Getty songs in a Lutheran Divine Service

Honored Sir,

This morning I received your worthy letter, written on the 19th of the month. In your letter you ask for my opinion on whether it is advisable to introduce the singing of Getty songs in a Lutheran Divine Service. May what follows serve as a helpful reply to your questions:

No, this is not advisable, rather very incorrect and pernicious.

1. Our church is so rich in hymns that you could justifiably state that if one were to introduce Getty songs in a Lutheran Divine Service this would be like carrying coals to Newcastle. The singing of such songs would make the rich Lutheran Church into a beggar which is forced to beg from a miserable sect. Two hundred years ago a Lutheran preacher might well have been forgiven this. For at that time the Lutheran Church in our country was as poor as a beggar when it comes to song books for Lutheran children. A preacher scarcely knew where he might obtain such little hymn books. Now, however, since our church itself has everything it needs, it is unpardonable when a preacher of our church causes little ones to suffer the shame of eating a foreign bread.

2. A preacher of our church also has the holy duty to give souls entrusted to his care pure spiritual food, indeed, the very best which he can possibly obtain. In Getty songs there is much which is false, and which contains spiritual poison for the soul. Therefore, it is soul-murder to set before children such poisonous food. If the preacher claims, that he allows only “correct” songs to be sung, this does not excuse him. For, first of all, the true Lutheran spirit is found in none of them; second, our hymns are more powerful, more substantive, and more prosaic; third, those hymns which deal with the Holy Sacraments are completely in error; fourth, when these little sectarian hymnbooks come into the hands of our children, they openly read and sing false hymns.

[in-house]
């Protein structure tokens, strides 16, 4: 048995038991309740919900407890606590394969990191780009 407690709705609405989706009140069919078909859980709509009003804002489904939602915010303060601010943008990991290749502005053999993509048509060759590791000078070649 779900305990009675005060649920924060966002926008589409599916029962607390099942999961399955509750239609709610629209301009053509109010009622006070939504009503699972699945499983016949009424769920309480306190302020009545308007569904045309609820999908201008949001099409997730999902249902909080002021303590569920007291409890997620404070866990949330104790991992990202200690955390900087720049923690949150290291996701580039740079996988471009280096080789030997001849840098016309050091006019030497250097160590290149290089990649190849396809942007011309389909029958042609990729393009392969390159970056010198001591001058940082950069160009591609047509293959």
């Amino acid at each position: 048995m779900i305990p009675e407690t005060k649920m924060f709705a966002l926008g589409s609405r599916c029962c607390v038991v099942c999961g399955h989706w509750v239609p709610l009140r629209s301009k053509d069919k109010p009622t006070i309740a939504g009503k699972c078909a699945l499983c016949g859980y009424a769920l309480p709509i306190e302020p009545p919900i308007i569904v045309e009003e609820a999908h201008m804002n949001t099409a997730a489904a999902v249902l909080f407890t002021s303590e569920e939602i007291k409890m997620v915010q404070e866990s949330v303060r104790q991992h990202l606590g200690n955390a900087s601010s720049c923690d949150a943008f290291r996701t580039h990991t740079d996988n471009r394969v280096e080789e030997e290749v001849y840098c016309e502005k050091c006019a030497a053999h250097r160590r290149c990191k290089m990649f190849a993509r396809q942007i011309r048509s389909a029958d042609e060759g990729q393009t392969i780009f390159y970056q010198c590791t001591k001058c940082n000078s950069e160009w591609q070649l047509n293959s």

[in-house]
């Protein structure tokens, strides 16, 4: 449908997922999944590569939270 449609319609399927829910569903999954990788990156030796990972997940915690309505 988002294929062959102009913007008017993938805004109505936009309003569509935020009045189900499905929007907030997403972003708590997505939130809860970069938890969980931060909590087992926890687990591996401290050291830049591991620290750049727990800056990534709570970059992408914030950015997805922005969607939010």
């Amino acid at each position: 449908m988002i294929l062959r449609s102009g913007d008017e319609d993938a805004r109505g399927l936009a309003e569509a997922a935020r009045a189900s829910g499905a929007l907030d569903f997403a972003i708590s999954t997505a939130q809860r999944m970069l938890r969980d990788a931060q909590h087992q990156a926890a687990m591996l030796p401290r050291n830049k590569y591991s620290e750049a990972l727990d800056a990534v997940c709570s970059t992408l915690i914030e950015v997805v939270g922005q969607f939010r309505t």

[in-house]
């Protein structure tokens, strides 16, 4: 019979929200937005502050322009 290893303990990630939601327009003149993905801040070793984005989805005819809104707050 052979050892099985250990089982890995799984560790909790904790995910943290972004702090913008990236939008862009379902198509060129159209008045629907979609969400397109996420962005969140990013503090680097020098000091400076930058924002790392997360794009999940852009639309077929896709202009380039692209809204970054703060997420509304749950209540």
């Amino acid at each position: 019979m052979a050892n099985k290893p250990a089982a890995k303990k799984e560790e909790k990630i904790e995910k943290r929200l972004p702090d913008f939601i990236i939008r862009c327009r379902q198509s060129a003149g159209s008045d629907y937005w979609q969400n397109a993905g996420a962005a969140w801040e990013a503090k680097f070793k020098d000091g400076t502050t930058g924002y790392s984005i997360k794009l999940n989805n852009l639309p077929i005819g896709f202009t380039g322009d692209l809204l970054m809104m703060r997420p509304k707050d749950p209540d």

3. A preacher who introduces Getty songs raises the suspicion that he is no true Lutheran at heart, and that he believes one religion is as good as the other, and that he is thus a unionistic-man, a mingler of religions and churches.

4. Through the introduction of Getty song singing he also makes those children entrusted to his care of unionistic sentiment, and he himself leads them to leave the Lutheran Church and join the Reformed.

5. By the licensing of Getty songs he subsidizes the false church and strengthens the Reformed fanatics in their horrible errors. For the Gettys will think, and quite correctly so, that if the Lutheran preachers did not regard our religion as good as, or indeed, even better than their own, they would not introduce Getty songs in their Sunday Divine Service, but rather would use Lutheran hymn books.

6. By introducing Getty songs, the entire Lutheran congregation is given great offense, and the members of the same are led to think that Gettys and all such people have a better faith than we do.

This may be a sufficient answer regarding this dismal matter. May God keep you in the true and genuine Lutheran faith, and help you not to be misled from the same, either to the right or to the left.

Your unfamiliar, yet known friend, in the Lord Jesus Christ,

A. Hoenecke
Milwaukee, Wisconsin

(a parody of C.F.W. Walther's letter "Methodist Hymns in a Lutheran Sunday School")